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Aggieville: USU Sports
Steve Luhm and Lya Wodraska
Steve Luhm and Lya Wodraska cover Utah State athletics for The Salt Lake Tribune. Lya Wodraska is on twitter at @LyaWodraska, Steve Luhm is on twitter at @sluhm

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Southern California wide receiver Marqise Lee, right, makes a catch as Utah State safety Maurice Alexander defends during the first half of an NCAA college football game on Saturday, Sept. 21, 2013, in Los Angeles. (AP Photo/Mark J. Terrill)
Utah State secondary confident headed into San Jose State

A few days removed from dropping a game at the Coliseum, corner back Tay Glover-Wright was looking ahead. And looking up.

The Aggies secondary, which struggled in the season opener, had taken a lot of positives in a match-up with the Trojans. After watching some film, Glover-Wright said he had much to feel confident about.

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"It's my first year [as starting corner], and I feel like the sky could be the limit," he said after practice this week. "I feel like I don't have any ceiling. Going against those guys, it gives you confidence week after week."

Such talk may seem a bit optimistic after a loss, but there's no doubt Utah State's secondary has looked better since Week 1, when Travis Wilson passed for a 302 yards and flags littered the field. Allowing only 149 passing yards last week against a talented group of receivers - including Biletnikoff Award winner Marqise Lee - has boosted the last line of the Aggies' defense.

Beyond simply being more confident, corner Nevin Lawson said he's seen improvement in the unit's communication. Although playing Air Force and Weber State has enhanced Utah State's No. 12 pass defense ranking, the Aggies say their play is more reflective of the disciplined unit they were expected to be this year.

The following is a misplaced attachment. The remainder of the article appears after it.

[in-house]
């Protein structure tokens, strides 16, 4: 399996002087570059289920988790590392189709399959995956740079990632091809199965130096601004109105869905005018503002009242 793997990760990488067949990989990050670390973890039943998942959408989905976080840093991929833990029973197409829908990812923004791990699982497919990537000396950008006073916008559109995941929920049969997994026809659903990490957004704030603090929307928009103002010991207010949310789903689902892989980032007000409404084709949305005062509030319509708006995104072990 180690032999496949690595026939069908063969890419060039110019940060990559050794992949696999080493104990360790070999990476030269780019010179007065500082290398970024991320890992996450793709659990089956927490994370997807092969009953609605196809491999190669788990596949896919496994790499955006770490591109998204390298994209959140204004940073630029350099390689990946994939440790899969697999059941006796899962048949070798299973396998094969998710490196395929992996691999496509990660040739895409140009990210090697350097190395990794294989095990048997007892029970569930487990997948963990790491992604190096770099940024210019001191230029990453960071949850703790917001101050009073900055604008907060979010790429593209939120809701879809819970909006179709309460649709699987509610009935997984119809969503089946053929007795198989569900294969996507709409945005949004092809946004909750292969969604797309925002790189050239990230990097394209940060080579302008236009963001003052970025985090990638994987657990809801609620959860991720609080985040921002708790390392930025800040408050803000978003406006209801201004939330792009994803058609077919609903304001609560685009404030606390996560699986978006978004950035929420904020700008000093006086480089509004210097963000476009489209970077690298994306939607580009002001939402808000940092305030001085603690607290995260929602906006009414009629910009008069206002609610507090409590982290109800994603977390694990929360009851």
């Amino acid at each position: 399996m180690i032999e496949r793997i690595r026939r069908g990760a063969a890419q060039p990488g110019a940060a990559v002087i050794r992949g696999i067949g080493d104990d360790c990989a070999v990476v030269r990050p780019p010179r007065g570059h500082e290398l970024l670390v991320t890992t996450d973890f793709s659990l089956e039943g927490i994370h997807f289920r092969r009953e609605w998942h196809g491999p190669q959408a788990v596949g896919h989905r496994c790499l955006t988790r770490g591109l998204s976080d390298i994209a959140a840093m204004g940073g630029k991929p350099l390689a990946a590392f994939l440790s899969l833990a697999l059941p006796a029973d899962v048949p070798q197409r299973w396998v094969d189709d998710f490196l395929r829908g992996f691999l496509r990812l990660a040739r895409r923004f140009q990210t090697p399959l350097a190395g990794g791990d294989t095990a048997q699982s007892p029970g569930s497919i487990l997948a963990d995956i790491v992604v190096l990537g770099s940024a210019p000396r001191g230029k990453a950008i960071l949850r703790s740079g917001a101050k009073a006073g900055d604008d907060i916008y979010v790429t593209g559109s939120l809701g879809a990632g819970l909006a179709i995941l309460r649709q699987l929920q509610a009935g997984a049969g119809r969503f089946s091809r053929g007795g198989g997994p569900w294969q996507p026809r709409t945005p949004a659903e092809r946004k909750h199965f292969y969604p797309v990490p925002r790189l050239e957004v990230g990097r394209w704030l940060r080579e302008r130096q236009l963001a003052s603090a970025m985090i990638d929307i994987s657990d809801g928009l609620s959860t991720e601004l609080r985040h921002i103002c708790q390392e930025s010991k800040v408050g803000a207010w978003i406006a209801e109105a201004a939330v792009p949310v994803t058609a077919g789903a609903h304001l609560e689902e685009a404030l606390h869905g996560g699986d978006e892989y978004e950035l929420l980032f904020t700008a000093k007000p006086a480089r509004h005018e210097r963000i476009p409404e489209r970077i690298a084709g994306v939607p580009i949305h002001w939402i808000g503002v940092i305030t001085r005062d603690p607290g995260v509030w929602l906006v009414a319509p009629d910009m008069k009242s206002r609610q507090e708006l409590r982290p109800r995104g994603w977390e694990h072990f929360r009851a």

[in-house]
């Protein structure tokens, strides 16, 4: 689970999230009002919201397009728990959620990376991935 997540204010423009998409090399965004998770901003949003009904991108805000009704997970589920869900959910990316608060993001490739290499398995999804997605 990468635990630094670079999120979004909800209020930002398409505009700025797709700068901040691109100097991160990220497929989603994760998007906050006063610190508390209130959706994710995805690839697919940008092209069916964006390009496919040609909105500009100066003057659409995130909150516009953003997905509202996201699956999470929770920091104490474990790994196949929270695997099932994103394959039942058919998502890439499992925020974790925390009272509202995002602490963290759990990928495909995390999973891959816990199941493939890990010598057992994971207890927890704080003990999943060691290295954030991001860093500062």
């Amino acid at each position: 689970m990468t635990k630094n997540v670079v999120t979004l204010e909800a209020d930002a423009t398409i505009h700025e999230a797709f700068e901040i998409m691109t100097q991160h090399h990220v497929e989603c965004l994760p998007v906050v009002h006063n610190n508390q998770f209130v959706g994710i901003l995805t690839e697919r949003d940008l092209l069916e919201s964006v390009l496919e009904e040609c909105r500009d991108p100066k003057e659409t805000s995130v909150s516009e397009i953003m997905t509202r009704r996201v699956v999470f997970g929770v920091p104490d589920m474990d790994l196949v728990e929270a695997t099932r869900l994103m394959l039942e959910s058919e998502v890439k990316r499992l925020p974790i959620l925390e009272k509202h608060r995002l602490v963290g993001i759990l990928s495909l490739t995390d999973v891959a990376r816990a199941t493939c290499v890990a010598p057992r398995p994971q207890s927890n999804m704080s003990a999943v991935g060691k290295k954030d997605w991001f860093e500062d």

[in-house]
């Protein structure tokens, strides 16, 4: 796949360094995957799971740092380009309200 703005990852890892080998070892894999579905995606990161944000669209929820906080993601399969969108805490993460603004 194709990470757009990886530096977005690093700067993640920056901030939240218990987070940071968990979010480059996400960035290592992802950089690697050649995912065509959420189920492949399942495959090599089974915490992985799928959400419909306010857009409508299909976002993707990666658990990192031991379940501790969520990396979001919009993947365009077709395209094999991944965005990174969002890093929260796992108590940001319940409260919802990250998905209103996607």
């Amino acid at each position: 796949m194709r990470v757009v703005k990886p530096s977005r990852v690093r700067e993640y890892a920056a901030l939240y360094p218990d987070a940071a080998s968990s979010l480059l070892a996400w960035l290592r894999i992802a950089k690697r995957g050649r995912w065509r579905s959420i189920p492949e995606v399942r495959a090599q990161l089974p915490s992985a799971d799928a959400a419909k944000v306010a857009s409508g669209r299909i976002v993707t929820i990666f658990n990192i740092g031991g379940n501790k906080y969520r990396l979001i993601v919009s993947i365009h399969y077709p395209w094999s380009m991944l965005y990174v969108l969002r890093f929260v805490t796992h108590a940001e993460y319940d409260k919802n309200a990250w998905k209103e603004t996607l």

Consistency might be the key here: Against USC, the Aggies knew what kind of offense to expect.

"Playing against Air Force I felt like our secondary didn't have very good communication in the back-end as far as our assignments, but their offense is very complicated," he said. "Now that we're able to play a game against a regular offense we really played well as far as communicating our assignments and audibling to the right plays."

The secondary's run of solid play comes at a fortuitous time for the Aggies, who go into Spartan Stadium to face the nation's No. 24 passing offense. NFL scouts have circled David Fales as a potential early pick in next year's NFL Draft, citing his size, arm strength and accuracy.

He was a standout counselor this year at Elite 11 camp, which also had Heisman hopefuls Teddy Bridgewaer, Tajh Boyd and last year's winner Johnny Manziel. San Jose State's offense has been tuned to the strengths Fales built as a junior college player, featuring more quick reads.

The Spartans will likely be without Noel Grigsby, as the San Jose Mercury-News has reported this week. But the Aggies still face an uphill battle in stopping Chandler Jones, who is sixth in the nation in receiving yards per game (123.3 ypg). Billy Freeman and Jabari Carr also stick out as possible threats in the passing game. Even without Grigsby, San Jose State passed for 439 yards last week.

"They all can play," Glover-Wright said. "They all can move. We're up to the challenge. It's a passing offense, so our defense will be tested."

— Kyle Goon

kgoon@sltrib.com

Twitter: @kylegoon



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